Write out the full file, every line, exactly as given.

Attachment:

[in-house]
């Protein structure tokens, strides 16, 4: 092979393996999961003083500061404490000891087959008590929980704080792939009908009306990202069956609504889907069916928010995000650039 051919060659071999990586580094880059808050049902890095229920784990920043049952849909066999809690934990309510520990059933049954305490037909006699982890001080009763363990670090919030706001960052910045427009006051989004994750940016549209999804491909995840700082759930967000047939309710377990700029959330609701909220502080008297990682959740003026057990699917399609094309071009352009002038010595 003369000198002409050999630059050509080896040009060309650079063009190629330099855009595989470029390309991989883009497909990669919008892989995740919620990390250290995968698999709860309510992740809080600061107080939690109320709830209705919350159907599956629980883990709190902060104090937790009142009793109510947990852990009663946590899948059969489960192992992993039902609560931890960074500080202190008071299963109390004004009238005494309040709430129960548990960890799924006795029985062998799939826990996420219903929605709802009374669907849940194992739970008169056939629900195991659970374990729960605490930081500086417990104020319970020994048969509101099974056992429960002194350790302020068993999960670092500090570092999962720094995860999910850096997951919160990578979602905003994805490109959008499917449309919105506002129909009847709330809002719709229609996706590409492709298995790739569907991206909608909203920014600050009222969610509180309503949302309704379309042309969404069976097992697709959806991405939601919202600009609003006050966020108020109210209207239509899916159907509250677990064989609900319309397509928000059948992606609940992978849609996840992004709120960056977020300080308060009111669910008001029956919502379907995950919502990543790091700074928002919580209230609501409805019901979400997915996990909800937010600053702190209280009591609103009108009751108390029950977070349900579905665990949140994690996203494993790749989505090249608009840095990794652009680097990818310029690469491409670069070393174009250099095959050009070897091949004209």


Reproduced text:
[in-house]
């Protein structure tokens, strides 16, 4: 092979393996999961003083500061404490000891087959008590929980704080792939009908009306990202069956609504889907069916928010995000650039 051919060659071999990586580094880059808050049902890095229920784990920043049952849909066999809690934990309510520990059933049954305490037909006699982890001080009763363990670090919030706001960052910045427009006051989004994750940016549209999804491909995840700082759930967000047939309710377990700029959330609701909220502080008297990682959740003026057990699917399609094309071009352009002038010595 003369000198002409050999630059050509080896040009060309650079063009190629330099855009595989470029390309991989883009497909990669919008892989995740919620990390250290995968698999709860309510992740809080600061107080939690109320709830209705919350159907599956629980883990709190902060104090937790009142009793109510947990852990009663946590899948059969489960192992992993039902609560931890960074500080202190008071299963109390004004009238005494309040709430129960548990960890799924006795029985062998799939826990996420219903929605709802009374669907849940194992739970008169056939629900195991659970374990729960605490930081500086417990104020319970020994048969509101099974056992429960002194350790302020068993999960670092500090570092999962720094995860999910850096997951919160990578979602905003994805490109959008499917449309919105506002129909009847709330809002719709229609996706590409492709298995790739569907991206909608909203920014600050009222969610509180309503949302309704379309042309969404069976097992697709959806991405939601919202600009609003006050966020108020109210209207239509899916159907509250677990064989609900319309397509928000059948992606609940992978849609996840992004709120960056977020300080308060009111669910008001029956919502379907995950919502990543790091700074928002919580209230609501409805019901979400997915996990909800937010600053702190209280009591609103009108009751108390029950977070349900579905665990949140994690996203494993790749989505090249608009840095990794652009680097990818310029690469491409670069070393174009250099095959050009070897091949004209």